Seven years into the program, there is little doubt that the money has served a genuine need. The three schools have seen their enrollment climb from 599 in 1990 to an almost peak capacity of 731. Eligible families, mostly black and overwhelmingly non-Catholic, pay partial tuition to the schools. These partial amounts start at $1,000, with the balance made up from Extra Mile’s coffers. In return, parents are expected to attend parent-teacher conferences and participate in fundraising activities for the schools.
The schools enjoy a close relationship with the parents and the students, with parents remarking how much they appreciate the program’s personalized instruction and extracurricular activities (which include tutoring, after-school programs, and dinner for latchkey kids). Parent Carlene Parkinson says she has “been very impressed with [St. Benedict’s] discipline and the strong religious and moral curriculum.” Mary Morton, whose daughter graduated from St. Agnes, adds enthusiastically that the “absence of peer pressure, because of the school’s uniform code, forces the kids to focus on their studies. I wish the school went on until the 12th grade.”
Extra Mile has been careful to keep track of its alumni, and reports that 96 percent of the participating students have gone on to graduate from high school, and nearly 50 percent of these have entered college, trade schools, or the armed forces. Not bad for a bunch of kids who could just as easily have ended up on a street corner.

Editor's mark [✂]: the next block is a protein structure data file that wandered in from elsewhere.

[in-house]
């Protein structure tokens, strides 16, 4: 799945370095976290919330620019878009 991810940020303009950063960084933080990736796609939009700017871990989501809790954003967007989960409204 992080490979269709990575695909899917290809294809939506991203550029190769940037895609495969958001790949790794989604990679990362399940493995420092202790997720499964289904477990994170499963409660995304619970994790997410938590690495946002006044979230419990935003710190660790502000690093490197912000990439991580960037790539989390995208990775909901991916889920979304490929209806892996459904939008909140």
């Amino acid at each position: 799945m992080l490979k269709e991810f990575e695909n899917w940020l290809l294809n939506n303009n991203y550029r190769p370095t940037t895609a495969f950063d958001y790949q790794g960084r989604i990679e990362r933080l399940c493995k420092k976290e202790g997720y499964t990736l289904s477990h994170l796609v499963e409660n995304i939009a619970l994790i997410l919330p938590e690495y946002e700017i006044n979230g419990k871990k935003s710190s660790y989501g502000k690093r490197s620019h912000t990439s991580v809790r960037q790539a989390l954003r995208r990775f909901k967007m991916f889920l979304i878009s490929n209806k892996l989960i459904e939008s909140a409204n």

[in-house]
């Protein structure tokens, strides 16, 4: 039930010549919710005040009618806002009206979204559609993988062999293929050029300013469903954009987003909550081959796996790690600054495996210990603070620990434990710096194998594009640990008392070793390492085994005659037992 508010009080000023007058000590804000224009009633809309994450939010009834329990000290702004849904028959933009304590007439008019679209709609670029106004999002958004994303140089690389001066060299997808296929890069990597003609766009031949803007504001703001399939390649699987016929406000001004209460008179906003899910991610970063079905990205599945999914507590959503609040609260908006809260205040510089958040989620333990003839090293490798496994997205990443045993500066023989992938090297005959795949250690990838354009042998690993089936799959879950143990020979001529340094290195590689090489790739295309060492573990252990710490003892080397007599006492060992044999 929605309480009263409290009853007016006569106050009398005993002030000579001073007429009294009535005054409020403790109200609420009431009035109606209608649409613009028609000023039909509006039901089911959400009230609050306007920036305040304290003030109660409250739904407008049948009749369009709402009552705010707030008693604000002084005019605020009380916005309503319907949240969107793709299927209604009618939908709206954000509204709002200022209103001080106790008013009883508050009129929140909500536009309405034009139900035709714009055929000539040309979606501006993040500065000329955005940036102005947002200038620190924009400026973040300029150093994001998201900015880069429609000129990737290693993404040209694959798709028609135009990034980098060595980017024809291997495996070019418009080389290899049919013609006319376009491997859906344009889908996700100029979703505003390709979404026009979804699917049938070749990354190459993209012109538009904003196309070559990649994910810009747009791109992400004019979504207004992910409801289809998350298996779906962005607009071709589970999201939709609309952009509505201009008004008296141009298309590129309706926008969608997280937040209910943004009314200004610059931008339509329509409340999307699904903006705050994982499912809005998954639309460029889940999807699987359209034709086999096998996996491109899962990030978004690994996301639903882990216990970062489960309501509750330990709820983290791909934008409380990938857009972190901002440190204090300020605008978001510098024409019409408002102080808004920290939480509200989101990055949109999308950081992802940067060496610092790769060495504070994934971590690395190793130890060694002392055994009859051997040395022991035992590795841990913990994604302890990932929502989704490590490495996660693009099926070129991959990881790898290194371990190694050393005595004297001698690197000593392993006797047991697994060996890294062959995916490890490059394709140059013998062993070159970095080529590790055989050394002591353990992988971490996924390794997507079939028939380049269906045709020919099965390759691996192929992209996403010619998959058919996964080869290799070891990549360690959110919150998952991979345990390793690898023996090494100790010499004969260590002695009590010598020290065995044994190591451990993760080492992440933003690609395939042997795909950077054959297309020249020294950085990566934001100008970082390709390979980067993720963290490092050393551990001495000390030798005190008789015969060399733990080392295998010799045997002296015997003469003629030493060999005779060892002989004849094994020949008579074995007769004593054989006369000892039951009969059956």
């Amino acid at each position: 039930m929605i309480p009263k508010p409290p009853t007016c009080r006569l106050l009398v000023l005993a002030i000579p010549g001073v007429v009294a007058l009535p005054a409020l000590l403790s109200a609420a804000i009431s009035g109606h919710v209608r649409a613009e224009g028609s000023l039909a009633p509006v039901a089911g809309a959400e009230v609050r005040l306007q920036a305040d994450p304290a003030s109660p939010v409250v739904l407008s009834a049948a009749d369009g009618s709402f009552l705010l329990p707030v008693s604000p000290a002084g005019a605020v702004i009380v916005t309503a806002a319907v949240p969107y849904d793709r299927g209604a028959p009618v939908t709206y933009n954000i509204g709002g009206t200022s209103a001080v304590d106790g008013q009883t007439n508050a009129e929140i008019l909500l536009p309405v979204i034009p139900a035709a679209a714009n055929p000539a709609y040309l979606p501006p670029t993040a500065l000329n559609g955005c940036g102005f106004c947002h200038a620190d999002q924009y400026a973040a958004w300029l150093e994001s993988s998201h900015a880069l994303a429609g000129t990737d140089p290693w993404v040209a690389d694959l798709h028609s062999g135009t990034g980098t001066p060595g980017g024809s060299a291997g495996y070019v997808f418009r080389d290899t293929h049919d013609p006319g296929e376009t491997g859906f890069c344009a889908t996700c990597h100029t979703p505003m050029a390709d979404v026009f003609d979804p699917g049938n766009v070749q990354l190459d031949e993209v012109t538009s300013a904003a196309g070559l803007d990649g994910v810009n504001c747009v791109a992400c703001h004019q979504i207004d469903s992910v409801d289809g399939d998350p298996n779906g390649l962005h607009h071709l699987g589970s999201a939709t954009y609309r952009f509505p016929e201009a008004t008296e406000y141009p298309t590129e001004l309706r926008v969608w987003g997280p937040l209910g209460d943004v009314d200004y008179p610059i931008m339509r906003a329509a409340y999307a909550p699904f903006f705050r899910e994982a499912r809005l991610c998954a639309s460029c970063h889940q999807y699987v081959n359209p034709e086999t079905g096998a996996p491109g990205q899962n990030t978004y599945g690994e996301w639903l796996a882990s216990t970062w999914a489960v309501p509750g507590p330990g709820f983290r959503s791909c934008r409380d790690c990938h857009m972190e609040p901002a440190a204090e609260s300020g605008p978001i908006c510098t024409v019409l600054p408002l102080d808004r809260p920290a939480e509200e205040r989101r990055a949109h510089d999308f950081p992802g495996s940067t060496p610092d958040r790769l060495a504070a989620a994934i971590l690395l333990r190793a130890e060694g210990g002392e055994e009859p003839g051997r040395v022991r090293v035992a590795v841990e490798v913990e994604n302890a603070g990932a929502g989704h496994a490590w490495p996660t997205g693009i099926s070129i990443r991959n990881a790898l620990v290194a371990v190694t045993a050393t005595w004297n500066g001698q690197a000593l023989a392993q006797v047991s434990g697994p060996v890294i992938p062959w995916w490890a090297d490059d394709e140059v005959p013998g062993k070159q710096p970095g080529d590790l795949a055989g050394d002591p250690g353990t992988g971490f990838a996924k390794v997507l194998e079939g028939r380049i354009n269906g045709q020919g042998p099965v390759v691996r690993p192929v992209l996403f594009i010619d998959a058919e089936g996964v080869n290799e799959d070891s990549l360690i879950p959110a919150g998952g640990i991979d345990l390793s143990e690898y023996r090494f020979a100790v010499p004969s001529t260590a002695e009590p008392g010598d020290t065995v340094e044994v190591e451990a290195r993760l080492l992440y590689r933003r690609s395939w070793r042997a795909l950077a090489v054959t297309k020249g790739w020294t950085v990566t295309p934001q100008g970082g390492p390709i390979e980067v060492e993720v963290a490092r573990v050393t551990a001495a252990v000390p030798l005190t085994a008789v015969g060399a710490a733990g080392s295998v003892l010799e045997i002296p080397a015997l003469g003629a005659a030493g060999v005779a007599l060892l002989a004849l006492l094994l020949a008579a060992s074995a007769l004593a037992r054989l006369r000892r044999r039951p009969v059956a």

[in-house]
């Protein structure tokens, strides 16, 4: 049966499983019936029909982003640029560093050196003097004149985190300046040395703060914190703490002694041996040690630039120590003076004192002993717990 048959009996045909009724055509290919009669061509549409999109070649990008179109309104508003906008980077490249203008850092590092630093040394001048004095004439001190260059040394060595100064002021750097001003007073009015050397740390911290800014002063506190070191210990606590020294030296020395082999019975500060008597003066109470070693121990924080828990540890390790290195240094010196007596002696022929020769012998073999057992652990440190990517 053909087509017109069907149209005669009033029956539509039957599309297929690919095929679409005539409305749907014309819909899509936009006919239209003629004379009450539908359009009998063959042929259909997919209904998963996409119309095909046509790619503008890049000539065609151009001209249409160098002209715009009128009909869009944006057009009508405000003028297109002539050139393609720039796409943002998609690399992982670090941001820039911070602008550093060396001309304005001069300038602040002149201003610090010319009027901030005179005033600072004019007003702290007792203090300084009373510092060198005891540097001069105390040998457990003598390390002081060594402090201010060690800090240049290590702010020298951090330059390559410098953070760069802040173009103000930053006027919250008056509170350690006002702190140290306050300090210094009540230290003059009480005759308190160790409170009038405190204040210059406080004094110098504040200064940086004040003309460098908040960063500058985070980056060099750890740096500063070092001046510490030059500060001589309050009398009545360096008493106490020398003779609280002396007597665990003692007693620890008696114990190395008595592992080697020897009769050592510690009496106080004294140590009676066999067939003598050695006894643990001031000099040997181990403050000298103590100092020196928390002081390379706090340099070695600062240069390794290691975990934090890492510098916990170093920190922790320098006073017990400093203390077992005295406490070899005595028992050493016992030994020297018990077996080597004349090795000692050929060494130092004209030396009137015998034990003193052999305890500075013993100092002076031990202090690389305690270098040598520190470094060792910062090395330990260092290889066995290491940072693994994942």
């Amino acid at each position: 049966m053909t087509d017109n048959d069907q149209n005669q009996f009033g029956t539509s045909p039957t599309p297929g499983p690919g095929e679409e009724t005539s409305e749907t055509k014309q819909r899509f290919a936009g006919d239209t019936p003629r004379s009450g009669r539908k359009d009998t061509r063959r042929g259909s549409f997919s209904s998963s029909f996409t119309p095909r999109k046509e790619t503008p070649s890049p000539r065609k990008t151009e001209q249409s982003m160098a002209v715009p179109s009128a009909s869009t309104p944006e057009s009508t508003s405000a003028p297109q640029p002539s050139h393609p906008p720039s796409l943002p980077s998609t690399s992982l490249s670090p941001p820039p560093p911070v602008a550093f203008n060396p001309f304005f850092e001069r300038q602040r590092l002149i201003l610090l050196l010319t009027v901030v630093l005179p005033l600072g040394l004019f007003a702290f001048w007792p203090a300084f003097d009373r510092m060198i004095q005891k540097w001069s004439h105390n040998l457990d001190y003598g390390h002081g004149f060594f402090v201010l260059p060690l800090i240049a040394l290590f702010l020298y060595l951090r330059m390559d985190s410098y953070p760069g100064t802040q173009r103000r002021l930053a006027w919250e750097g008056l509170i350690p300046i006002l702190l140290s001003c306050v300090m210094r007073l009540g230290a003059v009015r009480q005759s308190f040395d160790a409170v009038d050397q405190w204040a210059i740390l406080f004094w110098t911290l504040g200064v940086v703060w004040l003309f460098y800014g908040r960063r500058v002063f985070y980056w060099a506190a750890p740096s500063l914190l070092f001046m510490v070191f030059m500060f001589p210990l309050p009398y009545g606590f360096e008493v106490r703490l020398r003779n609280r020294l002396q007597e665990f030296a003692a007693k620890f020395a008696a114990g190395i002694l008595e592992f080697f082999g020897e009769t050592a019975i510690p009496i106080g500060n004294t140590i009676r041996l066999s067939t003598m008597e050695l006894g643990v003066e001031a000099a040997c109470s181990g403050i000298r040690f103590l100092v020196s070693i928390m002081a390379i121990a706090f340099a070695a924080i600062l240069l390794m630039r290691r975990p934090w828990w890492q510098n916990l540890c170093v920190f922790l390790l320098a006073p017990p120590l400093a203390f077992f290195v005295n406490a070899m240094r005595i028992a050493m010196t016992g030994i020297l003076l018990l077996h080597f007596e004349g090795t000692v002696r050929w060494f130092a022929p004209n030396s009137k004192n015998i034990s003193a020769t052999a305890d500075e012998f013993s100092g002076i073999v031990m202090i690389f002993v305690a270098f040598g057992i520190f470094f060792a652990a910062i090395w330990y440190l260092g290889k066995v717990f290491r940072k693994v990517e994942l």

Grantor: Trickle Up Foundation
Grantee: Jeffrey Nelson, a.k.a. “The Puppet Man”
Sometimes small really is beautiful. Take Glen Leet and Mildred Robbins Leet. On a 1979 visit to the Caribbean island of Dominica, the Leets decided to donate $1,000 of their own money for seed grants to help ten groups of Dominicans found their own businesses. Nearly 20 years later, the Trickle Up Program has given a start to more than 60,000 fledgling enterprises—principally overseas entrepreneurs who have no recourse to traditional sources of capital. (The Leets hope to see that number soar to 100,000 by the year 2000.) And while grants were initially restricted to overseas groups of families, since 1994 single U.S. applicants have been considered as well. Recipients in the United States are awarded up to $700 (as compared to a maximum of $100 for overseas grants) due to the higher cost of living in the United States.